All of us can recall a special place that brings back certain important or special memories. Whether it’s the house we grew up in, a favorite family vacation spot, the school we attended, or where we met our spouse or partner. For me, the one place I will always remember is my Baba’s Kitchen.
Some of my fondest memories from childhood are the times spent in my Baba’s (Grandma’s) kitchen. I remember spending many Friday evenings in her two-story house on Hill Street in Duquesne, Pennsylvania, surrounded by my aunts, uncles, and cousins. Dressed in her blue and white cotton housedress, quilted slippers, and a white babushka (scarf) around her head, my Slovak “Baba”* stood over her stove for what seemed like hours, preparing chicken soup, mouthwatering golden buns dusted with flour, and lemon pie—all made without reference to a written recipe. Even today, I can recall the delightful aromas of fresh bread baking in the oven, the chicken soup slowly simmering in the large, “bottomless,” white enamel pot on the stove, and browning butter in the old black iron skillet.
Then there were the holidays. In the Slovak culture, food is richly entwined with tradition and religious teachings, especially for Christmas and Easter, when special dishes are prepared and rituals observed. For example, on Christmas Eve, we celebrated with a meatless Vilia Supper (to honor the Christian practice of fasting) and ate foods like: bobalky, perfectly baked little balls of dough browned in butter and mixed with sauerkraut, and pirohi, ravioli-like pillows of dough filled with cabbage, cottage cheese, potato, or prunes.
At Easter, we ate paska, a round bread with a golden crust and yellow center made from eggs, butter, and white raisins (indicative of living bread come down from Heaven) and hrudka, a bland, sweet, custard-like “cheese” made from cooked and separated eggs and milk (as a symbol of moderation).
Whatever the occasion, “Baba’s” kitchen functioned as the center of her home. It was where this soft-spoken Slovak woman spent the majority of her days as wife, mother, and grandmother, preserving the traditions of her homeland. There, in her domain, she also assumed other important roles of comforter, teacher, disciplinarian, financial manager, and instiller of religious teachings, morals and values.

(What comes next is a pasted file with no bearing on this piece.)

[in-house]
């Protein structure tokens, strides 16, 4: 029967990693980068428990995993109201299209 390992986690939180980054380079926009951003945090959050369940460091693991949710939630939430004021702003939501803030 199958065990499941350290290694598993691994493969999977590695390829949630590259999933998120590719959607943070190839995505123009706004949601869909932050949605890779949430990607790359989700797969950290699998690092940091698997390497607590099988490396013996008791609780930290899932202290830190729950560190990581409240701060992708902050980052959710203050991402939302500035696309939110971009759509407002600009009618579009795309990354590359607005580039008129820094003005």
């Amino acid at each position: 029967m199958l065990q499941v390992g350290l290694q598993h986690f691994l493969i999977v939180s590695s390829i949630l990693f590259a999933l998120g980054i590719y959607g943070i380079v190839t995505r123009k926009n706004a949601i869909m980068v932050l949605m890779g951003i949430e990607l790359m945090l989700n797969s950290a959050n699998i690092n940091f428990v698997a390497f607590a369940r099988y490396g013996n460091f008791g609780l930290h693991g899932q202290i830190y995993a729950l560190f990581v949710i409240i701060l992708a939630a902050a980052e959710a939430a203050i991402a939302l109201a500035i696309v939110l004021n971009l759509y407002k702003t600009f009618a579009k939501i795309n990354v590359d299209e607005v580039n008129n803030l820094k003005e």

The kitchen also became the place where some of life’s most important lessons were taught and learned. Simple principles of generosity and honesty and, above all, a genuine love for her family that Grandma taught by example. Moreover, for me it was in this kitchen where the genealogical seeds were planted, eventually sparking a quest to discover facts about this amazing woman, along with the desire to preserve our family’s history for future generations.
At this time of the year, as everyone gears up for the holiday season, it’s not unusual to get a bit nostalgic—to reminisce about Christmases past, remember loved ones who are no longer physically present with us, and celebrate those traditions of our ethnic heritage that mean so much to us.
For me, all of the above memories, as well as holiday celebrations will forever be associated with my Baba’s Kitchen.
This post is part of Carnival of Genealogy’s 100th Edition, “There is One in Every Family” hosted by Jasia of Creative Gene. Congratulations to Creative Gene for 100 Editions of Carnival of Genealogy!
*In some regions of Slovakia, the term is used for “grandmother.”
**This post includes excerpts from my essay, “My Baba,” written for the 2004 “Write Your Memoir Contest,” for which I received an “Honorable Mention”
Copyright 2010 Lisa A. Alzo
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